Why Did Thomas Jefferson Support Slavery?

1837 Words8 Pages
Thomas Jefferson, writer of the Declaration of Independence, founder of the University of Virginia, and third president of the United States of America, owned slaves. He actively avoided the topic whenever possible, keeping his view on slavery a mystery to the American public. Behind closed doors, however, in his private writing and when addressing matters of Congress, Jefferson made his opinion clear; Jefferson supported slavery for its economic benefits. He avoided the guilt that one might face when condemning an entire race to labor their lives away for the sake of others by convincing himself that they, blacks, were inferior, almost sub human, when compared to whites. This can be seen more clearly when examining his relationship with the Heming's family and Jefferson's lack of…show more content…
This was not always his desire however because in 1784, according to the "Report of a Plan of Government for the Western Territory," he advocated for the prohibition of slavery in all western territories. As he grew older and gained more knowledge about slavery's impact on the economy, he suffered a great volte-face. In the 1820 debate over the Missouri Compromise, Jefferson heavily supported the legality of slavery in the west, stating that not allowing for slavery would “perpetrate” an “act of suicide on themselves"(Finkelman, 2012, p. 3). Jefferson implied that the prohibition he supported earlier would in fact doom any hope of America's westward expansion because of settlers' inability to financially support themselves. Extrapolating the 4% Theorem that he had defined many years earlier, Jefferson saw merit in growing the western economy through slavery, once again valuing financial benefits over the condition of an entire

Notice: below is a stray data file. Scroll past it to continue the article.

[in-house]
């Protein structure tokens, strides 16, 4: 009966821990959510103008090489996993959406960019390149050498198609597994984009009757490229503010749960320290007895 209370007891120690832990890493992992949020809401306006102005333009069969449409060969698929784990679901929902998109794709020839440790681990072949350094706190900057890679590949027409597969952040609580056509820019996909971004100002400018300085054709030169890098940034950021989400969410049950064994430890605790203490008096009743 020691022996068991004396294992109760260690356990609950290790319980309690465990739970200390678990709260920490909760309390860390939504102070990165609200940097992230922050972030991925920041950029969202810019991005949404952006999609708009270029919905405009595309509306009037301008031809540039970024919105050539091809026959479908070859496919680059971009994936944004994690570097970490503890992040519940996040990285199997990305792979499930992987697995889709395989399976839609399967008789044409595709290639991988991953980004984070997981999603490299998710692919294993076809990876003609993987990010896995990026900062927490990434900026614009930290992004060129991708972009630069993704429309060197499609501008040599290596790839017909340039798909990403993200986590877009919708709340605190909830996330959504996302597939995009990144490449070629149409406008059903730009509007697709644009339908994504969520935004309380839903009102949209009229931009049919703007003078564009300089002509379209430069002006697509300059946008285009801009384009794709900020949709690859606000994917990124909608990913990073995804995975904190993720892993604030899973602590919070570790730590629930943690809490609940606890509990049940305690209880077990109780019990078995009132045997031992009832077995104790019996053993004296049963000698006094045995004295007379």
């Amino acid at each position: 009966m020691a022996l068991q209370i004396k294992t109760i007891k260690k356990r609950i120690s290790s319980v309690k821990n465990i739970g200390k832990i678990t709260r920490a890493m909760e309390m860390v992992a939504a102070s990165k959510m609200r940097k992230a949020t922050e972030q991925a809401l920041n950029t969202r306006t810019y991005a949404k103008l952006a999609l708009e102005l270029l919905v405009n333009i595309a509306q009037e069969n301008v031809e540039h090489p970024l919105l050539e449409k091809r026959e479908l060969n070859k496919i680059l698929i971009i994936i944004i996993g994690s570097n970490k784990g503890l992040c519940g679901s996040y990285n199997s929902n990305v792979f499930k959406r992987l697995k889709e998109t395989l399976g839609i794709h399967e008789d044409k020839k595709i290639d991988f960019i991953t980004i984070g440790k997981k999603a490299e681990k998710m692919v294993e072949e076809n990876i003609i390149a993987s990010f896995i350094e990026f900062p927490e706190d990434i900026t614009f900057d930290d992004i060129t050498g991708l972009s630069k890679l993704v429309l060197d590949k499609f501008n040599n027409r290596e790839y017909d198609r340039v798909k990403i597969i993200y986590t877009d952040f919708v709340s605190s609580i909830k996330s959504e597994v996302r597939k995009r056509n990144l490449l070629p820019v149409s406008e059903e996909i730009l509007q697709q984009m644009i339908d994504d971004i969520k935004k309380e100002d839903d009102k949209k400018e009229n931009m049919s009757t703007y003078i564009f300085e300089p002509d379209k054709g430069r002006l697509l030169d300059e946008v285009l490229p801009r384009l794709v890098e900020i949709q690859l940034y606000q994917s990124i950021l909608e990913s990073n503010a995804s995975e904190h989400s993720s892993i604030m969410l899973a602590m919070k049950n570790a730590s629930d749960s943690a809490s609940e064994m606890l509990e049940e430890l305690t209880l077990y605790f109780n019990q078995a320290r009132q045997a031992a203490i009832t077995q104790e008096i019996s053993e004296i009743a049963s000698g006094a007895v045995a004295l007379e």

Open Document